L’affaire Gree Electric Appliances of Zhuhai: Les parties sont renvoyées au processus d’arbitrage devant être tenu en Chine à cause d’une clause compromissoire parfaite dans le contrat de commission — # 66

Cet article vise à résumer un jugement rendu par la Cour supérieure du Québec, district de Longueuil en 2017 concernant une demande en exception déclinatoire fondée sur une clause d’arbitrage dans le Contrat de commission (7847866 Canada inc. c. Gree Electric Appliances Inc. of Zhuhai, 2017 QCCS 1723). Le contrat accorde à la demanderesse la distribution exclusive de produits de climatisation de la défenderesse pour l’ensemble du Canada avec utilisation de la marque de commerce « Gree », qui est bien connue en Chine comme « 格力电器 ».

Cette décision nous rappelle que 1) en employant le verbe « renvoyer » à l’article 622 du Code de procédure civile du Québec (ci-après « C.p.c. »), le législateur du Québec a signalé que le tribunal n’a aucun pouvoir discrétionnaire de refuser de renvoyer l’affaire à l’arbitrage à la demande de l’une des parties, lorsque les conditions requises sont remplies ; 2) une clause d’arbitrage est une clause  compromissoire parfaite, lorsque la clause prévoit que les parties s’obligent à l’avance à soumettre à l’arbitrage les litiges qui pourraient naître relativement à leur contrat et implique que la sentence rendue sera finale et liera les parties (Zodiak International c. Polish People’s Republic, [1983] 1 RCS 529).

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The Recognition and Enforcement of a CIETAC Arbitral Award in Canada: China Yantai Friction Co. Ltd. v. Novalex Inc., 2021 ONSC 7714 – #65

While the Omicron variant of COVID-19 spread continues, I have spent most of my time at home reading books, cooking delicious and healthy food, playing the piano and doing workout during the Christmas holiday. Of course, I watch Netflix from time to time. One day, when I was surfing the web, I read a recent Ontario Superior Court of Justice’s decision on the recognition and enforcement of a CIETAC arbitral award (China Yantai Friction Co. Ltd. v. Novalex Inc., 2021 ONSC 7714). I would like to share my case summary of this court decision here. I believe the readers would be happy to learn from this post that a) a foreign arbitral award creditor will not be ordered by Canadian courts to post security for costs simply by virtue of being a non-resident seeking to recognize and enforce an arbitral award in Canada; b) Canada is a country with arbitration-friendly jurisdictions and the Canadian courts respect the principles of international arbitration and cherish their relationship with the courts and tribunals of other countries (See also Specter Aviation c. Laprade, 2021 QCCA 1811).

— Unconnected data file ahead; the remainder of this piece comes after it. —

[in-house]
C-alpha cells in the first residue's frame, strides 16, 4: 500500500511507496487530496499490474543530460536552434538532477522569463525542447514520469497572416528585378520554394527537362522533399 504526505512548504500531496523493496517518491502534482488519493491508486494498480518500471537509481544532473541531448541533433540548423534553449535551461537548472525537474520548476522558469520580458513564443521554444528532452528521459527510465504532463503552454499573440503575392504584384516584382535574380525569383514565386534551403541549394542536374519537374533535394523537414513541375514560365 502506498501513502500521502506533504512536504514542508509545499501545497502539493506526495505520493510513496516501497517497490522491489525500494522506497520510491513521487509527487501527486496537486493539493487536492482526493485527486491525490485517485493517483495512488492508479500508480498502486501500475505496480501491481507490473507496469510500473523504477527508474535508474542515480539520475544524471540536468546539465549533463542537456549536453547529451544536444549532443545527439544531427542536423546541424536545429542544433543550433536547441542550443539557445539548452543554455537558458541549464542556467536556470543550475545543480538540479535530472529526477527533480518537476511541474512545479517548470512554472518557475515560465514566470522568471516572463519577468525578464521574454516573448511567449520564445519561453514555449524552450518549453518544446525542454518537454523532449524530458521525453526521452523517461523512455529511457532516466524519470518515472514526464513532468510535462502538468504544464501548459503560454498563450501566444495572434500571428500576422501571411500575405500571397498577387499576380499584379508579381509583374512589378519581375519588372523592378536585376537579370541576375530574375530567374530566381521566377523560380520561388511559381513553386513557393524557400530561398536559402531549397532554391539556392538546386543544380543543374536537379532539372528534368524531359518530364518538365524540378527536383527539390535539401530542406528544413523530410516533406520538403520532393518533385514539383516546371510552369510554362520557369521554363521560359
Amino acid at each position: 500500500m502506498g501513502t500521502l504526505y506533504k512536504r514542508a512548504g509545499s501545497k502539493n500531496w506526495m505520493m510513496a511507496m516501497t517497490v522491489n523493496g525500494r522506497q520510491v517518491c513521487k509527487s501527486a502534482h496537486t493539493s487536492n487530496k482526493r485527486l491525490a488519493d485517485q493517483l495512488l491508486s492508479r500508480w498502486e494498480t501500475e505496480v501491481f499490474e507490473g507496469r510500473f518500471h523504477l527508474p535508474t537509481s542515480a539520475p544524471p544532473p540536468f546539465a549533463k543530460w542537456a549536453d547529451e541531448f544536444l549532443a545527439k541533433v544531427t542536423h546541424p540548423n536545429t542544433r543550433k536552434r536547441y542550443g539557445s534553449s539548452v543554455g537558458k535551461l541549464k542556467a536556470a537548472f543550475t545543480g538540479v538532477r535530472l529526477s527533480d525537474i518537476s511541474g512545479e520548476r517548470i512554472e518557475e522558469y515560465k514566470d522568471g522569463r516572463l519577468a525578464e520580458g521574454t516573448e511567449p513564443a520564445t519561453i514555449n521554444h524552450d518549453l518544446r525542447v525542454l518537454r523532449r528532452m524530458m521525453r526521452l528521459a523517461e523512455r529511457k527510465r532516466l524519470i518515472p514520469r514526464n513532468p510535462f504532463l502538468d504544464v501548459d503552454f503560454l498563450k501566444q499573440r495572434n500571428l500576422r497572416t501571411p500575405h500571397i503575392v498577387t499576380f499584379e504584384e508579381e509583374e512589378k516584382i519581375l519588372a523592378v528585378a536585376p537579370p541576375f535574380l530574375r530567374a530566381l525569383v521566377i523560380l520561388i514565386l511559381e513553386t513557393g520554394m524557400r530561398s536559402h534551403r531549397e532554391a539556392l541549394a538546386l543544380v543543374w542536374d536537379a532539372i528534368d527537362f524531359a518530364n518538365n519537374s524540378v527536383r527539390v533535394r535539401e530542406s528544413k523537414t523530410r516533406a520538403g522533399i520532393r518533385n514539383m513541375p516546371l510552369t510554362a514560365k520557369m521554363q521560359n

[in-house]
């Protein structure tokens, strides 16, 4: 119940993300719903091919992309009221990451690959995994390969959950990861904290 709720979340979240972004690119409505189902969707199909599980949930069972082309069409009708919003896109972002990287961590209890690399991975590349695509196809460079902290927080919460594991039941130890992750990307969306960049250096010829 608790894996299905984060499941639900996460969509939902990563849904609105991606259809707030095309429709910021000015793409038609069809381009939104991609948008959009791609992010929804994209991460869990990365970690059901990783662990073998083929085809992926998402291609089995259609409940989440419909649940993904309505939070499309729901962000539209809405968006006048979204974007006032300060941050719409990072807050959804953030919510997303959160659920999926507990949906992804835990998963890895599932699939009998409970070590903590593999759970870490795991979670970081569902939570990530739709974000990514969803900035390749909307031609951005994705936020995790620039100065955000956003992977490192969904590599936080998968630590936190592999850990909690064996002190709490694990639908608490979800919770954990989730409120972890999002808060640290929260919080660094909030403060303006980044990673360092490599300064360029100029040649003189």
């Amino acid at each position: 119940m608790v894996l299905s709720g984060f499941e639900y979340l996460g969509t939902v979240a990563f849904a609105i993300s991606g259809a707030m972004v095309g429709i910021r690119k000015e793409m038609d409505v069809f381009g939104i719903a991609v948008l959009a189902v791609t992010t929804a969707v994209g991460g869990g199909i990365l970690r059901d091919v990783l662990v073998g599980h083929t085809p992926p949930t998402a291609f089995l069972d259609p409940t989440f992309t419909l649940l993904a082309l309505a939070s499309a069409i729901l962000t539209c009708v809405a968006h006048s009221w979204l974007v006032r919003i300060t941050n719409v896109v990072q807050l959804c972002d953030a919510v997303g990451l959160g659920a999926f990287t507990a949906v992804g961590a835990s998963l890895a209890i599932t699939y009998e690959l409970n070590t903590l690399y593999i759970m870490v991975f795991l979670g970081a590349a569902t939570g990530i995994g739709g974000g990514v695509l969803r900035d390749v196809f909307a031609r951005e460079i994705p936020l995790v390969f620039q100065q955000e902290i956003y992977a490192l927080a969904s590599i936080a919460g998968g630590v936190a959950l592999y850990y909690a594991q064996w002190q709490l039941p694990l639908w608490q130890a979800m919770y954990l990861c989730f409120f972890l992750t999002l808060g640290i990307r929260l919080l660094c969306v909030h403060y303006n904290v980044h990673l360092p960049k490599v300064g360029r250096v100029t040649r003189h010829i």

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Quebec Court of Appeal Confirms that Trial Judge is Right to Refer the Matter to Arbitration Because the Arbitration Clause Intended to Apply in Quebec Prevails and the Contra Proferentem Rule Does Not Apply Here – #64

While the contractual interpretation generally constitutes mixed questions of fact and law, the interpretation of a standard-form contract would be considered as a question of law when there is no meaningful factual matrix that is specific to the parties in dispute to assist the interpretation process and the interpretation would have presidential value (para. 24 of Ledcor Construction Ltd. v. Northbridge Indemnity Insurance Co., 2016 SCC 37). This article aims to summarize the Quebec Court of Appeal’s decision on a declamatory exception claim based on the ambiguous dispute resolution clauses in a standard-form insurance policy (9369-1426 Québec inc. (Restaurant Bâton Rouge) c. Allianz Global Risks US Insurance Company, 2021 QCCA 1594). Having studied the insurance policy in dispute and numerous Supreme Court of Canada and Quebec Court of Appeal decisions as well as doctrines on arbitration and contractual interpretation, the Quebec Court of Appeal confirms that the trial judge is right to refer the matter to arbitration and that the arbitration clause should be interpreted in a large and liberal manner (para. 13 of the Decision)